All types, including aircraft carriers.
The lighthouse at Hampton, VA on the north side of the James River.
The container ship HS Livingston from Malta was inbound from the Atlantic, clipping along at a pretty good speed and creating a pretty good wake. There was not much room in the channel, and she put out about a 5-foot wake for us to cross. Let's just say it rearranged the furniture in the boat!
Our friends, Don and Judy aboard "Suite Endeavor," were underway again also, heading to Reedsville, VA for the evening which would put them only one more day away from their home in Kinsale, VA.
As you proceed up the western shore of the Chesapeake Bay, there are many places to stop. The bay is huge and you could take years to see it all. So, we can only pick a few as we only have a couple of weeks. Our goal the first day was to reach Deltaville, VA, about 55 miles north from Portsmouth. There are several significant markers identifying shoaled areas on your port side moving northbound. The first one is Wolf Trap Light, a 52-foot caisson (watertight retaining) structure.
As we made the turn up the Rappahannock River toward Deltaville, we passed a yellow floating buoy that was new to us. With a little research, we found that these are part of the Chesapeake Bay Interpretive Buoy System (CBIBS), a network of observational buoys that are deployed throughout the Chesapeake to observe the estuary's changing conditions and to serve as way points along the Captain John Smith Chesapeake National Historic Trail. They are maintained by NOAA. These "smart buoys" observe and record meteorological, oceanographic, and water quality data which can be obtained in real-time by calling 1-877-BUOY-BAY or by logging on to http://buoybay.noaa.gov. Cool.
Dozier's Regatta Point is a popular stop. The town of Deltaville is very small with a population of only 800 residents, but in the boating season it swells to thousands and several thousand boats are based there as well. From a historical perspective, the tip end of Deltaville is Stingray Point which is commonly believed to be named from the early 17th century. According to legend, Captain John Smith was stung by a stingray there while exploring the bay. Captain Smith is said to have given orders to his men for the disposal of his body, before a cure was given to them by local Native Americans, who lived along what is now called Antipoison Creek. We had plans to visit Stingray Point but got rained out, so we visited with two different sailboat couples most of the evening. Here are a few pictures of Dozier's which is also known for the popular "Waterway Cruising Guides" and "Skipper Bob" books.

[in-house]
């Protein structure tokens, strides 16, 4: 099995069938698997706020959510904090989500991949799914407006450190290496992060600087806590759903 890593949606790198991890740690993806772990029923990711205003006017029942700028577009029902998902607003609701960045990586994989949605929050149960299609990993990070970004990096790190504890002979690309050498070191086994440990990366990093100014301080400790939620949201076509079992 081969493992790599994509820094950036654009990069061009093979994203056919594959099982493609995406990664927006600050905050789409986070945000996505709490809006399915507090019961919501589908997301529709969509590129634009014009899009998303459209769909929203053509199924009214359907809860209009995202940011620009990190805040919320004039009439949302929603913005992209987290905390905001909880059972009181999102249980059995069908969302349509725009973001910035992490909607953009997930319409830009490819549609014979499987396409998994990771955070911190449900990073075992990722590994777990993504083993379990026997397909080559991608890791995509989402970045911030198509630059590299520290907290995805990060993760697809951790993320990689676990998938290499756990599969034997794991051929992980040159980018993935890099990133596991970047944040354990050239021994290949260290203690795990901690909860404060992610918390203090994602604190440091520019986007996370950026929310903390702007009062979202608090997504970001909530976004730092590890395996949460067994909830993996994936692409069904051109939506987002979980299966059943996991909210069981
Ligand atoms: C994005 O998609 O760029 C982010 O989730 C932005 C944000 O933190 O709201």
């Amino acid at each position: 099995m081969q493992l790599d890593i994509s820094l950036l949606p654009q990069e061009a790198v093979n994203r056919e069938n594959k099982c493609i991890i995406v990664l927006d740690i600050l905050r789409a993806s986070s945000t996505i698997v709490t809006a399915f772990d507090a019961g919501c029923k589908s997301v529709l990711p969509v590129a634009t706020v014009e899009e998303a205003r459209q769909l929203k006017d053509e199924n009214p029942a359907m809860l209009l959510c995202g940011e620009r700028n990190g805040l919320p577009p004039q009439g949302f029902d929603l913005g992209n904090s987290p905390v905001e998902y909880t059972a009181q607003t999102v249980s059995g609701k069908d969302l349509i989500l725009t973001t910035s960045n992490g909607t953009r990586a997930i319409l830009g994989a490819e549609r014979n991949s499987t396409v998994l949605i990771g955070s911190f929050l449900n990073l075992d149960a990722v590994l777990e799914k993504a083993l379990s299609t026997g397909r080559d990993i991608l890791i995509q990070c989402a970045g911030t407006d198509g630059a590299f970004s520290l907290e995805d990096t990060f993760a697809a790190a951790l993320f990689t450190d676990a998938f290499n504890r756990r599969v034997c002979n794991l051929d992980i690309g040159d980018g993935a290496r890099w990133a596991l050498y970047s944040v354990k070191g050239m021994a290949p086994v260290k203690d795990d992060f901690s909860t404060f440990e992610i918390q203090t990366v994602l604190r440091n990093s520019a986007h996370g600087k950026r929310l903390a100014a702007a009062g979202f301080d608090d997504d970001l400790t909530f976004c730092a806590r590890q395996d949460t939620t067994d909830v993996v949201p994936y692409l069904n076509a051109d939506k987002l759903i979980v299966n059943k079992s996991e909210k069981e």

Dozier's had a courtesy car available so we made a trip into town for West Marine, a hardware store for a cable connection, and groceries. We got an early start the next morning for a 58-mile run to St. Marys, MD. At one of the widest points of the bay, about 25 miles, we began to see this huge "thing" rising up out of the horizon, the view of which is normally only about 11 miles. It appeared to be moving quickly and headed toward us. We were a little concerned after the huge wake we encountered the day before. Take a look and you should understand why. And this picture is from at least 3 miles away!